Self-Eating Rocket Engine: A Leap Forward in Space Travel

A process of building a space rocket engine
A process of building a space rocket engine

Revolutionary Autophage Engine from the University of Glasgow

Researchers from the University of Glasgow have developed an innovative “autophage” rocket engine, a ground-breaking design that utilises parts of its own structure as fuel. The term ‘autophage’ is derived from Latin, meaning ‘self-eating’, and the engine has several potential advantages over traditional rocket designs.

How Does the Autophage Engine Work?

The autophage engine operates by using waste heat from combustion to sequentially melt its own plastic fuselage as it fires. The molten plastic is then fed into the engine’s combustion chamber, where it acts as additional fuel, burning alongside the regular liquid propellants. This process means that an autophage vehicle could potentially require less propellant in onboard tanks, allowing the saved mass to be utilised for payload instead. Furthermore, the consumption of the fuselage could help mitigate the issue of space debris, a growing concern for future space missions.

Showcasing the Autophage Engine at AIAA SciTech Forum

The team’s design developments are being presented this week at the international AIAA SciTech Forum in Orlando, Florida. In their paper, the team detail the successful test-firing of their Ouroborous-3 autophage engine, which generated 100 newtons of thrust in a series of controlled experiments. The test fires were carried out at the MachLab facility at Machrihanish Airbase.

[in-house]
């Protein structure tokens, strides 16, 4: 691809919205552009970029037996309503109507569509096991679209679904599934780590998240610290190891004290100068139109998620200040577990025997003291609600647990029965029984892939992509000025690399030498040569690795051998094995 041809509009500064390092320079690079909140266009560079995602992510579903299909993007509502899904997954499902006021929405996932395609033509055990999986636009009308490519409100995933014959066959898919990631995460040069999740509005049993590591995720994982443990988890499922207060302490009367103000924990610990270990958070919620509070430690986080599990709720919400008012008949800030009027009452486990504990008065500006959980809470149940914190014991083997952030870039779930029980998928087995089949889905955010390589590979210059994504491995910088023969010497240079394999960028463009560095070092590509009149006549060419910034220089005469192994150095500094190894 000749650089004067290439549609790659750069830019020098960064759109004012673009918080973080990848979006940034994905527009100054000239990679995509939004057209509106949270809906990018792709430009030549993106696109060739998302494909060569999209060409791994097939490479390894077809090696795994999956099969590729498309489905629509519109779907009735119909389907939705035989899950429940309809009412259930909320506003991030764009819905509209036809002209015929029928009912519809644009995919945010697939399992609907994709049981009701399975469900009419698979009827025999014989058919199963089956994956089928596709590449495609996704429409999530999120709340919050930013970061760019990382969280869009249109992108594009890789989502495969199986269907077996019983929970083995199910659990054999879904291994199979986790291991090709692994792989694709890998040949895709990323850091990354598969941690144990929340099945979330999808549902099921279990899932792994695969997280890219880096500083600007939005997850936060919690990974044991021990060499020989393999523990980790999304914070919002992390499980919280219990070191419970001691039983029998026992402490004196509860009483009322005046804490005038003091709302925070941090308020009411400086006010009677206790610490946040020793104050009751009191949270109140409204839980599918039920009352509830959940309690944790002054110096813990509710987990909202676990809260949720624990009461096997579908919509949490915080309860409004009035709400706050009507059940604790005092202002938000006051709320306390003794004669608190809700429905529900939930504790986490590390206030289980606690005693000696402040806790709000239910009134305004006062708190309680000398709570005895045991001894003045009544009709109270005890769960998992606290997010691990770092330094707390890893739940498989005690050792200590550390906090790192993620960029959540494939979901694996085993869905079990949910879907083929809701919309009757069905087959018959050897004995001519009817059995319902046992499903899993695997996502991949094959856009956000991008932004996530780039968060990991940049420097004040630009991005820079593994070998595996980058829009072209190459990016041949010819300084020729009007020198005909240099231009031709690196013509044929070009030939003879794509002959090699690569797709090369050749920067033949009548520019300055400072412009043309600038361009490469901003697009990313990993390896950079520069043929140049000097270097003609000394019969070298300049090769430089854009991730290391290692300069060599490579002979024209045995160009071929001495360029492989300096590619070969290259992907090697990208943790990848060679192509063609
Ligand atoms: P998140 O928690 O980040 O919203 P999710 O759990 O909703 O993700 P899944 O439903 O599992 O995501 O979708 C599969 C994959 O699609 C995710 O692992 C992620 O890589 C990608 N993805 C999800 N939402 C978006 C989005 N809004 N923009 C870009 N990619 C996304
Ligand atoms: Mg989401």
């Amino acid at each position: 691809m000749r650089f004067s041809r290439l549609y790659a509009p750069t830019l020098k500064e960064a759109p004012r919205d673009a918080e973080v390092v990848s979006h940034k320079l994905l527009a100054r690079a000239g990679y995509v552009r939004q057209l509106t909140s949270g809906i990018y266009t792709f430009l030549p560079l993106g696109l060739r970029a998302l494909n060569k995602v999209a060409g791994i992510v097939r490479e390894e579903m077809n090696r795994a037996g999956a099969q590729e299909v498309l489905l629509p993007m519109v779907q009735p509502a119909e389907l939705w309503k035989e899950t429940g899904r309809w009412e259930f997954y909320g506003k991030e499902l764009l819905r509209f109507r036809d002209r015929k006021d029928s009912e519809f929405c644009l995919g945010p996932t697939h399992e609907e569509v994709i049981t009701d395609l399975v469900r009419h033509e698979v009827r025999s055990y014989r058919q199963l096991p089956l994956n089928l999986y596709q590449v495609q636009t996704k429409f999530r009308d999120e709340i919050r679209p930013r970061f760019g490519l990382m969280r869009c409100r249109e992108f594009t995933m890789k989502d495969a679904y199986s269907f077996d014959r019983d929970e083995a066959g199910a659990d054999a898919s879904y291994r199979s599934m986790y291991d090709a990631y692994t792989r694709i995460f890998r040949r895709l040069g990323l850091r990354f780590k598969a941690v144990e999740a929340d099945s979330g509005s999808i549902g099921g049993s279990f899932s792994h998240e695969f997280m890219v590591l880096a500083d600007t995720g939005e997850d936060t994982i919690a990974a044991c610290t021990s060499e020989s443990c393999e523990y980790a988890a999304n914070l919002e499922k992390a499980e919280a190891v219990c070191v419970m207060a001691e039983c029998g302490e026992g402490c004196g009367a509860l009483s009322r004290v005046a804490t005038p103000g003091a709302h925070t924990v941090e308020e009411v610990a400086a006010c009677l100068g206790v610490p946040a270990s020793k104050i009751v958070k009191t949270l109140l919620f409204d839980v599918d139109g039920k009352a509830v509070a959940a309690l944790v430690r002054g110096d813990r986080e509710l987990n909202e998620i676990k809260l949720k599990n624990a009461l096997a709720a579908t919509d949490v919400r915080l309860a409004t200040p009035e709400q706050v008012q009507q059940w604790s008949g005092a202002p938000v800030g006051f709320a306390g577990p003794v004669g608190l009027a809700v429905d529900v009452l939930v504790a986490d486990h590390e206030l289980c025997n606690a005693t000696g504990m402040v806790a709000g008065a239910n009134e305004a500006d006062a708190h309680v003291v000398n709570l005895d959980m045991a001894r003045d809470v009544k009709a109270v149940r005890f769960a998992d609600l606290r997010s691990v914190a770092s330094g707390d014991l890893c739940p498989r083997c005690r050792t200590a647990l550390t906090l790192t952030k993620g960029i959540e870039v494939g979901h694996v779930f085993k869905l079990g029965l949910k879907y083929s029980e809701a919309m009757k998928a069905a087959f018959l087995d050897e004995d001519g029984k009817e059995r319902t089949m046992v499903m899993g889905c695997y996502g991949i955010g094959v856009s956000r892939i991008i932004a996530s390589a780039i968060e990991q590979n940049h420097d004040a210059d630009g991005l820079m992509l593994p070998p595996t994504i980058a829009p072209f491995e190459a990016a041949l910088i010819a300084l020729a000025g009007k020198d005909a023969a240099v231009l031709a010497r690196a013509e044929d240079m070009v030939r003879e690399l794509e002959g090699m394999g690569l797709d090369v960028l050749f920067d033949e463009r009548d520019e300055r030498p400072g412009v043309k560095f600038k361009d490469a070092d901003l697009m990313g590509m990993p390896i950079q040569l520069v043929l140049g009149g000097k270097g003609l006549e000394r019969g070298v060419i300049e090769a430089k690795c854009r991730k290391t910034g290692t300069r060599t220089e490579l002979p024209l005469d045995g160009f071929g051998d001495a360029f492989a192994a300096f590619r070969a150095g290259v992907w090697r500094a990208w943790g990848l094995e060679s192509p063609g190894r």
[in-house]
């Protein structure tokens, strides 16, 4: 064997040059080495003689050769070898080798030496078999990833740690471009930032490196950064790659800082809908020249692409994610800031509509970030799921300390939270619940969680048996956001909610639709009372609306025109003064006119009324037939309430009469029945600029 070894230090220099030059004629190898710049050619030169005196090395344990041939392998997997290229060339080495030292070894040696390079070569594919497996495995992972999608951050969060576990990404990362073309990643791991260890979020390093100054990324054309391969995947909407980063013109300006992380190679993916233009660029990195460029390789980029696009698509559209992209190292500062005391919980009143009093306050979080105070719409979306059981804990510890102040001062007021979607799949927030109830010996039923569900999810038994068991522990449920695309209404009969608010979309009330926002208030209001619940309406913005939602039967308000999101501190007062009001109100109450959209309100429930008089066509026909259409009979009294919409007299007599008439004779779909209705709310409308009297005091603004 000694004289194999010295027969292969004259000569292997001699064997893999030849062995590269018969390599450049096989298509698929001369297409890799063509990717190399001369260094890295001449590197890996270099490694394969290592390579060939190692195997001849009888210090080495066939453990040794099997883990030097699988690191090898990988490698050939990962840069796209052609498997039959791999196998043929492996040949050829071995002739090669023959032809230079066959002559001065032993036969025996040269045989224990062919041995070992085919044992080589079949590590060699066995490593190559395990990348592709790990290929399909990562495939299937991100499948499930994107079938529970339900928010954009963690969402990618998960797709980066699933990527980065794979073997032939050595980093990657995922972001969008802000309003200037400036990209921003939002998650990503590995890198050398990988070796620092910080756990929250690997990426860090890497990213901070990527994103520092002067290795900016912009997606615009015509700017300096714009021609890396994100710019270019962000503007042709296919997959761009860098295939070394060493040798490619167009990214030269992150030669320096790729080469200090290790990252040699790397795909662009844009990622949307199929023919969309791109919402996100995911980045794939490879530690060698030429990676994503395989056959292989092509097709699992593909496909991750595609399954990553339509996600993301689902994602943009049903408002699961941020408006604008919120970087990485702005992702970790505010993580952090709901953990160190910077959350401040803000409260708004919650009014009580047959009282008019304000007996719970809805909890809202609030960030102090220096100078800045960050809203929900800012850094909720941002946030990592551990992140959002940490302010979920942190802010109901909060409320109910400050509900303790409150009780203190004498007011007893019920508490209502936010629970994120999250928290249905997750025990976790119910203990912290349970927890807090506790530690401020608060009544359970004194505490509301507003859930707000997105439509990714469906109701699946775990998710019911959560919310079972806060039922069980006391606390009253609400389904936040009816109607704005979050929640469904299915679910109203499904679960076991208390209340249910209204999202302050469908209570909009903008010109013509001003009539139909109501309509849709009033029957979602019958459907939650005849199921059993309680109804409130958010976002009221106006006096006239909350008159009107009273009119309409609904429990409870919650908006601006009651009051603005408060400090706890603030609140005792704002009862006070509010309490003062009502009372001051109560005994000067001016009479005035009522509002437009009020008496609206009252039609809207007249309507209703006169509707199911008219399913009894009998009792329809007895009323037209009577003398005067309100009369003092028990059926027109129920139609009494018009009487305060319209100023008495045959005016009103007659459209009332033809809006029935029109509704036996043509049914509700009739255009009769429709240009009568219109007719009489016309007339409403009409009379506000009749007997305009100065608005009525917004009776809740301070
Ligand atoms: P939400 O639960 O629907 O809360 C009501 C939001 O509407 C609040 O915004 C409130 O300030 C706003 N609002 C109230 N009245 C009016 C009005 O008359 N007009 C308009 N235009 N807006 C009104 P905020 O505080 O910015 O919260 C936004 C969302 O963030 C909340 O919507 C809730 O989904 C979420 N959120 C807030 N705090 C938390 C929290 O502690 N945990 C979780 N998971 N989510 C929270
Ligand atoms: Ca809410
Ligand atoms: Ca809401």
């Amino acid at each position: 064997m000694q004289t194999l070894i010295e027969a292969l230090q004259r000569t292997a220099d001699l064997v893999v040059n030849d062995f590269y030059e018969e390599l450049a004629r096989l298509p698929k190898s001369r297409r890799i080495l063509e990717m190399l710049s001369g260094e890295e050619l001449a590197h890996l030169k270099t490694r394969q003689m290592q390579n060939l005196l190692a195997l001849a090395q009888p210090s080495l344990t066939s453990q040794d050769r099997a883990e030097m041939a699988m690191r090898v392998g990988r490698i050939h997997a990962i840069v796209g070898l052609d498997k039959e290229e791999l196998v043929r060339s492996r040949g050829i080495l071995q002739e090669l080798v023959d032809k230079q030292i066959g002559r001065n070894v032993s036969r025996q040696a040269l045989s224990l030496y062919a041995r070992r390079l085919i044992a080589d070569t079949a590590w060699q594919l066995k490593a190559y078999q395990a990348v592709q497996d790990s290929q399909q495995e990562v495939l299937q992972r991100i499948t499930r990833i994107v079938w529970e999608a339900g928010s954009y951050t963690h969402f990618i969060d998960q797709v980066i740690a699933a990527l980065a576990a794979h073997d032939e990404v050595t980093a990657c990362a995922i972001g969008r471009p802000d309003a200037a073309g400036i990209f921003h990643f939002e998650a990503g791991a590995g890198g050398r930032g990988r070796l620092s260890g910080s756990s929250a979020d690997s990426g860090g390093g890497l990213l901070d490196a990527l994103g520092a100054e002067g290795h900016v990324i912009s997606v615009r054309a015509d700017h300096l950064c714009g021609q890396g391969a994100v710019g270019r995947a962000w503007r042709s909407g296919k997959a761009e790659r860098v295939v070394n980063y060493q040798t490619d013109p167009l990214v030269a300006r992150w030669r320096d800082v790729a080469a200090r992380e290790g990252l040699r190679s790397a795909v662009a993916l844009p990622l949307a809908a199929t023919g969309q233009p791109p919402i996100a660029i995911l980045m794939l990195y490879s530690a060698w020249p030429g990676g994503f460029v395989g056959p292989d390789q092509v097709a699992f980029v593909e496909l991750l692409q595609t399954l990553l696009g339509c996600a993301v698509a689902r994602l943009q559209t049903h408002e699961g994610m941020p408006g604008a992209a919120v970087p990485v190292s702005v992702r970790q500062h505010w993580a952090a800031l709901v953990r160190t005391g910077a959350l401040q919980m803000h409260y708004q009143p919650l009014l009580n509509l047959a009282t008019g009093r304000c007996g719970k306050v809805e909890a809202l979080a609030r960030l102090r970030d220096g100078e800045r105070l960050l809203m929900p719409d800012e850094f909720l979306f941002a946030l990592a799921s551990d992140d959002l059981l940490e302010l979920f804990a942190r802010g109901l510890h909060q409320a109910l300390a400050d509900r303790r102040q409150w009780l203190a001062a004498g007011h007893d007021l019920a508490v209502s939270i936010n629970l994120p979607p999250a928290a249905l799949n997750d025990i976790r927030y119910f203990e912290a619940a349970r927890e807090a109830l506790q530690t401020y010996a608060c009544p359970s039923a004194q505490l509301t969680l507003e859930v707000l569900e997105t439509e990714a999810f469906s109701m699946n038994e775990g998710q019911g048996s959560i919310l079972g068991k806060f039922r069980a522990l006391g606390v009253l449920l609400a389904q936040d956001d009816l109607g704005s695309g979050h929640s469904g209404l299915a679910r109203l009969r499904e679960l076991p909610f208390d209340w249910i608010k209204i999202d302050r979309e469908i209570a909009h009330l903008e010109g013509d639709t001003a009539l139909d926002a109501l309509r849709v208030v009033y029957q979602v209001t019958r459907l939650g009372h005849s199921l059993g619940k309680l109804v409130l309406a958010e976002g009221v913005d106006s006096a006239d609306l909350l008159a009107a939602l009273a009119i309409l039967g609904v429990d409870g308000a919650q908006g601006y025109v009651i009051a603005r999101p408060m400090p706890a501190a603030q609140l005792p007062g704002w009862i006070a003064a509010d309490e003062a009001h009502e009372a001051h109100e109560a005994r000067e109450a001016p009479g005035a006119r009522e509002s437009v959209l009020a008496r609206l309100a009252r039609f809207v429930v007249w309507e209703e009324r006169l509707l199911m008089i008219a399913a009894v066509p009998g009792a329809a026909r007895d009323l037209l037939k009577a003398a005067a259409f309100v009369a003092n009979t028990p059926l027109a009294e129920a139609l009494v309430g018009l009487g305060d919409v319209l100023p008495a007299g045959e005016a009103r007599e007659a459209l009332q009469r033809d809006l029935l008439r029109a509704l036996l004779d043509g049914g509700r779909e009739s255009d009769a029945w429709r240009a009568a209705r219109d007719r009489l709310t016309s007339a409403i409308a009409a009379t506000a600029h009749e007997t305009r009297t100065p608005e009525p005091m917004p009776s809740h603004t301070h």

Successful Test Results and Future Applications

The results from the tests demonstrated that the Ourobourous-3 is capable of stable burn throughout the autophage stage, with the plastic fuselage supplying up to one-fifth of the total propellant used. The team also successfully controlled the rocket’s burn, demonstrating its ability to be throttled, restarted and pulsed in an on/off pattern. These capabilities could aid future autophage rockets in managing their ascent from the launchpad into orbit.

Implications for the UK Space Industry

Professor Patrick Harkness, from the University of Glasgow’s James Watt School of Engineering, who led the development of the Ouroborous-3 autophage engine, stated, “These results are a foundational step on the way to developing a fully-functional autophage rocket engine. Those future rockets could have a wide range of applications which would help advance the UK’s ambitions to develop as a key player in the space industry.”

Funding for the Autophage Engine

The autophage engine was one of 23 space technology projects selected to share in £4m from the UK Space Agency and STFC last year. The Glasgow team received £290,000 to help further testing of the prototype engine. Dr Paul Bate, CEO of the UK Space Agency, praised the University of Glasgow’s impressive work towards an autophage engine as an example of innovation with great potential to meet the growing global demand for advancements in the efficiency and sustainability of rocket propulsion.

Continued Development and Support

The development of the team’s autophage engine will continue with the support of new funding from the UK Space Agency (UKSA) and the Sciences and Technology Facilities Council (STFC), part of UK Research and Innovation (UKRI).

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